A Beginner's Guide to Virtual Reality: What To Watch and How to Watch It

Whether you buy fully into the hype surrounding Virtual Reality or not, it's clear that it's a technology with a great deal of potential for the worlds of research, education and public engagement.

I've written about the power of virtual reality as a public engagement tool in another post but in this post I want to show you how you can get a first taste of virtual reality if you haven't already dipped your toe into the virtual pool.

From affordable headsets to compelling content, it's all here, so have a read, put on a headset and give it a go!

VR Headsets On A Budget

Google Cardboard

This is the cheapest way to start your VR journey. This flat-pack £15 cardboard VR headset that you slide a smartphone into is a stroke of genius from Google. Ok, so the picture quality isn't great but for what it costs this is a fantastic way to start exploring some of the VR content out there. Fold, stick, slide in your phone,  pop on your headphones and you're away!



Samsung Gear VR

Samsung's headset is only compatible with its own smartphones but it represents a step up from Google cardboard. Designed by Oculus, the visuals are crisper and the experience is more immersive. Plus, there's a neat little touchpad on the side of the unit that allows you to select items and control the headset. And at less than £100 it still won't break the bank. 

Google DayDream

Like the Samsung Gear VR the Daydream works off a smartphone and is priced for the mass market (£69) but what sets it apart is the motion-sensitive controller, which allows users to wave a magic wand,  hurl projectiles, flip flapjacks and perform other motion-enabled tasks in VR.

Since interactivity is one of the key draws of the VR experience the Daydream controller means it could provide the first true stepping-stone to the world of VR for millions of people.

High-End Headsets

There are many other more expensive options like Sony's Playstation VR, Oculus Rift and HTC Vive but ranging in price as they do from £350 to £700 they might not be the best option if all you want to do at this stage is dip your toe into the virtual water.

What To Watch: The Best VR Video Content

Once you've chosen your VR headset there's a wide array of apps and videos to help  you take your first steps into the world of VR. Here are a few of my favourites, some chosen for their storytelling, some because of the power of the immersive experience and others purely for the visuals. Enjoy!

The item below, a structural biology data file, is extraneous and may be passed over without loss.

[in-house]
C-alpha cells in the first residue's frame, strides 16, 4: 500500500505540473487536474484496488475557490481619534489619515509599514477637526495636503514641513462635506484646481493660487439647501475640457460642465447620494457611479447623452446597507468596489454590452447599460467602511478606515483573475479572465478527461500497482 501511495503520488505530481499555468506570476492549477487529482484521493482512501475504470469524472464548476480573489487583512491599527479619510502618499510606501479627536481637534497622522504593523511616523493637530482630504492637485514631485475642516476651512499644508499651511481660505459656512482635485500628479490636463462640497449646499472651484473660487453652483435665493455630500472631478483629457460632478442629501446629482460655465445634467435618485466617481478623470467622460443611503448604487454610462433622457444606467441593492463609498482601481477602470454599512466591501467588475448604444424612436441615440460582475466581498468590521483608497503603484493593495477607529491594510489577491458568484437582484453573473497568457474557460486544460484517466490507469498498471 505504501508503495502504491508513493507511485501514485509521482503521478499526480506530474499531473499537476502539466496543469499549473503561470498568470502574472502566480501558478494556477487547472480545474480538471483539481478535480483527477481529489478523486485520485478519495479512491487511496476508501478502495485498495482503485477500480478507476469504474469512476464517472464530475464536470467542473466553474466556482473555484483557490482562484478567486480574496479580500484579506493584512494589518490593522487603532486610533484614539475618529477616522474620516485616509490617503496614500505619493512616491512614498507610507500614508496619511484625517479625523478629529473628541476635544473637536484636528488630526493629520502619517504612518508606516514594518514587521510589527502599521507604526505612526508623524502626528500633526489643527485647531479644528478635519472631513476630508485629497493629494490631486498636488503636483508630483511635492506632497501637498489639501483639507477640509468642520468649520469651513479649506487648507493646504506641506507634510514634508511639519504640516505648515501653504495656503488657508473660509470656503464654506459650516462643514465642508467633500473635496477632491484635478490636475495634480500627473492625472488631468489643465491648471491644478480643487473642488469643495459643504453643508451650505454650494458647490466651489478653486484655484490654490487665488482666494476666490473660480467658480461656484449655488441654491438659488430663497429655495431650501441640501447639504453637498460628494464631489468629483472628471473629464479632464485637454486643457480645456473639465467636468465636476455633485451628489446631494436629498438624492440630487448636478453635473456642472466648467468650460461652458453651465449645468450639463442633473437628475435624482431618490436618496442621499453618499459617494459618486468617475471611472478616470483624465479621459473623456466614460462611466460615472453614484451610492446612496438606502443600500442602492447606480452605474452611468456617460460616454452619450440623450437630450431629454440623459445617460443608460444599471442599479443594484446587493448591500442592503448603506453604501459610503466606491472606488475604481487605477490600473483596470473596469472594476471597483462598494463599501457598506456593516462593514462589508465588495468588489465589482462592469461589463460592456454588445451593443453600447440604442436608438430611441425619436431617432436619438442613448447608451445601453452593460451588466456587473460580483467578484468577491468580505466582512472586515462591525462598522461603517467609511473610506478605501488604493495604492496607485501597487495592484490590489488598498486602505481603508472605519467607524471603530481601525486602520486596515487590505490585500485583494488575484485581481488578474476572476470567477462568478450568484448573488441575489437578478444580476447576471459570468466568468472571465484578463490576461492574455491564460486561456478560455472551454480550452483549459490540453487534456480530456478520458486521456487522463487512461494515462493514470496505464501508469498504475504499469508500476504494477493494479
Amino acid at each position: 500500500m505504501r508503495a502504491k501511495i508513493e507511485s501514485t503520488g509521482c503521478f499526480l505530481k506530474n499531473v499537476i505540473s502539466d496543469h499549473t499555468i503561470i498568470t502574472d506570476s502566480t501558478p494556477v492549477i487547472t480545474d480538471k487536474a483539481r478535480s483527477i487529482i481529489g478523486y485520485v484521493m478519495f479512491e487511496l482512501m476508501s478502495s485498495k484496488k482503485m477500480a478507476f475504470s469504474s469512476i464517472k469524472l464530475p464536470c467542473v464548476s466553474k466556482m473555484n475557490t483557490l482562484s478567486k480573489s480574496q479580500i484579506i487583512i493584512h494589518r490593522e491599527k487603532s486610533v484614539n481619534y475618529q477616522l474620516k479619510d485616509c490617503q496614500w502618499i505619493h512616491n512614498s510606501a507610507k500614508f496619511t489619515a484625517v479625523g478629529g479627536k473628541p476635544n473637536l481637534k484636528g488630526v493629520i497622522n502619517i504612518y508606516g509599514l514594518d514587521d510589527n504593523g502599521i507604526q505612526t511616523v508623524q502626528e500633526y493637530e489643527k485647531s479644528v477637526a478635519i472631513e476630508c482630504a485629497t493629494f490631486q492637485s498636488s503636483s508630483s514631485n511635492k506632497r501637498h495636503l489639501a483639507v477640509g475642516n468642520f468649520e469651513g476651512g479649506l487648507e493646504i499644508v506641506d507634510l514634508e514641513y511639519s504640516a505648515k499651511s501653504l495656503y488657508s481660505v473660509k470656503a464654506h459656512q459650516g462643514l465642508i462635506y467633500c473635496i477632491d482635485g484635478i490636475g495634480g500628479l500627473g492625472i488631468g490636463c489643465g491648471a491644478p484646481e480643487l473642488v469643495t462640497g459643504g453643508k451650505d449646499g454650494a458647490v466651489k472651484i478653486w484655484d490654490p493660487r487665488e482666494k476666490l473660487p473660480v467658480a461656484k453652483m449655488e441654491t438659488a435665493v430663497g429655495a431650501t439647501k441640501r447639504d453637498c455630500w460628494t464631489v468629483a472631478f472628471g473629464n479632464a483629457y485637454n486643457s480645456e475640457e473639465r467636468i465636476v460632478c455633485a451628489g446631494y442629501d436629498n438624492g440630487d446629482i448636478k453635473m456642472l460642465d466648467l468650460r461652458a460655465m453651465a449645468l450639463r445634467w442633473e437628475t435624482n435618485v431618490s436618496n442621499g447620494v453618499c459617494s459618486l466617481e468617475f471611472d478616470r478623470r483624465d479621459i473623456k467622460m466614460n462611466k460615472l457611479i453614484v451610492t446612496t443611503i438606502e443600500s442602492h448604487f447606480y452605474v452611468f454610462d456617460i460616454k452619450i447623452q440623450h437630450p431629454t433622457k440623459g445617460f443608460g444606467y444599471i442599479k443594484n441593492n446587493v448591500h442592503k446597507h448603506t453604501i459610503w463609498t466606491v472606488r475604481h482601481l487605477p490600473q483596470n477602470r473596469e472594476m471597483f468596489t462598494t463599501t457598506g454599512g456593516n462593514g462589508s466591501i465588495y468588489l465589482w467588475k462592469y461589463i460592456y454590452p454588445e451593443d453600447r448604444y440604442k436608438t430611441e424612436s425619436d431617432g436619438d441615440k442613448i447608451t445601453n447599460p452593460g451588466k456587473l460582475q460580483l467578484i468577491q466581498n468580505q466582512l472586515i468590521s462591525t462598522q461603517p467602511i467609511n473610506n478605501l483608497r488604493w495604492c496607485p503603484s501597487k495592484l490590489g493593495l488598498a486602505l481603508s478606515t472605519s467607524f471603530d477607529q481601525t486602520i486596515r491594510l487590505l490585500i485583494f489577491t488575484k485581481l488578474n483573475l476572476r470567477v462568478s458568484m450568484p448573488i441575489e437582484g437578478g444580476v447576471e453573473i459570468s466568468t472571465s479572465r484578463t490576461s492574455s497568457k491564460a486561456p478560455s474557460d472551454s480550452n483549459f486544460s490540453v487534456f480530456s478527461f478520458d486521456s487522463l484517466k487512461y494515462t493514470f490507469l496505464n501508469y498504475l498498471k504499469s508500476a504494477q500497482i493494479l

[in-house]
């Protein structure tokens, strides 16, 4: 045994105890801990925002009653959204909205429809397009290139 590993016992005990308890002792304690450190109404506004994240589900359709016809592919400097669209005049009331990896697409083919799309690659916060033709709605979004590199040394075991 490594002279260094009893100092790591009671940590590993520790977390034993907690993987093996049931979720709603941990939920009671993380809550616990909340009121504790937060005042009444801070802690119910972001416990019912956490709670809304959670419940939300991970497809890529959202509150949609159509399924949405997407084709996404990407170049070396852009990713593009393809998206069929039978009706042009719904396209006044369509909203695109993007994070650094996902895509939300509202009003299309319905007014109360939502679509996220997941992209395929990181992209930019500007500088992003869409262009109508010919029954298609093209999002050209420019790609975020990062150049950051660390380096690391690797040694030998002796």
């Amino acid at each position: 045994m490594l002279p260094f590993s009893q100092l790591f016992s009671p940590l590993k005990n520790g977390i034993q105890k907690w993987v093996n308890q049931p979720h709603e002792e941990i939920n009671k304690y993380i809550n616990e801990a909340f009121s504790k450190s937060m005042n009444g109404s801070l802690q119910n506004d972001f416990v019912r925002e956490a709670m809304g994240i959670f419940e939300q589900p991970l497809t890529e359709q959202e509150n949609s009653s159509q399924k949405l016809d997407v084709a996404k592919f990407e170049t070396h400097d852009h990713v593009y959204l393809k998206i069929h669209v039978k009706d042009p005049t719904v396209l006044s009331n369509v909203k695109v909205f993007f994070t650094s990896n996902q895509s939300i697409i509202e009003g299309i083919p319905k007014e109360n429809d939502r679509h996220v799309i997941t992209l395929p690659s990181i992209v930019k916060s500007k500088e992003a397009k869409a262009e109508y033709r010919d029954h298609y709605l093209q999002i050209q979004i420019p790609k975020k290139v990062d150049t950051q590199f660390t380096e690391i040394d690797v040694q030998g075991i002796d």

Google Cardboard App

The Google Cardboard app is required to watch certain VR videos on your smartphone, such as YouTube's 360 video output. It's also a great place to start your virtual reality adventure, as it introduces you to some of what's possible with your VR headset.


Within, previously called VRSE, is leading the way in VR storytelling. Its founders Chris Milk and Aaron Koblin are creating some utterly captivating VR content, working with the likes of the UN and the New York Times to produce beautiful and engaging immersive films that really pack a punch. Walking in New York was the first 360 documentary video I watched and it's still one of my favourites. And check out Evolution of Verse for a mind-blowing CGI adventure where you end up inside a womb, dwarfed by a gigantic human embryo! A little unsettling perhaps but it's stunning stuff.

New York Times VR


The iconic New York Times has always been an early adopter of new technology so perhaps it's no surprise that it has fully embraced virtual reality, creating its very own app to showcase its best VR projects. Highlights include Fight for Fallujah, a VR film that puts the user at the frontline of the battle by Iraqi troops to free the town from ISIS forces, and Pilgrimage, an awe-inspiring journey right to the heart of Mecca to join millions of Muslim pilgrims who flock there each year.

Jaunt VR

From vertigo-inducing adventure films to frankly terrifying horror flicks, the Jaunt VR app is brimming with tonnes of inventive, well produced VR content that will keep you entertained for hours.


YouTube doesn't have its own VR app but there are lots of 360 videos to be viewed on its regular platform. Once you've downloaded Google Cardboard you'll be able to view VR content by clicking on the little google cardboard headset symbol in the bottom right-hand corner of applicable videos. Here are a couple of videos that show how VR can be used to raise public awareness about issues:

Autism: Too Much Information: A video produced by the National Autistic Society, which places the viewer in the body of a young autistic child experiencing one of the condition's most unsettling effects - sensory overload. The video shows from a first-hand point-of-view how disorientating and frightening it can be to experience life when your senses are acutely heightened.

The Nature Conservancy: A 360 video raising awareness about the overfishing of tuna stocks in the Pacific Ocean. There's a particularly powerful moment when the camera descends below the waves to expose what's happening inside the underbelly of a large fishing vessel.

InCell VR

This game transports you into the micro world of the human body to battle viruses. It is marketed as an educational science game and although the emphasis feels more on entertainment than education it does show how VR could be utilised in the future to make learning immersive and fun.

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Peter Barker runs Orinoco Communications, a digital communications company specialising in helping research groups from science, the social sciences and the humanities to bring their research alive and engage with the public.

E. peter@orinococomms.com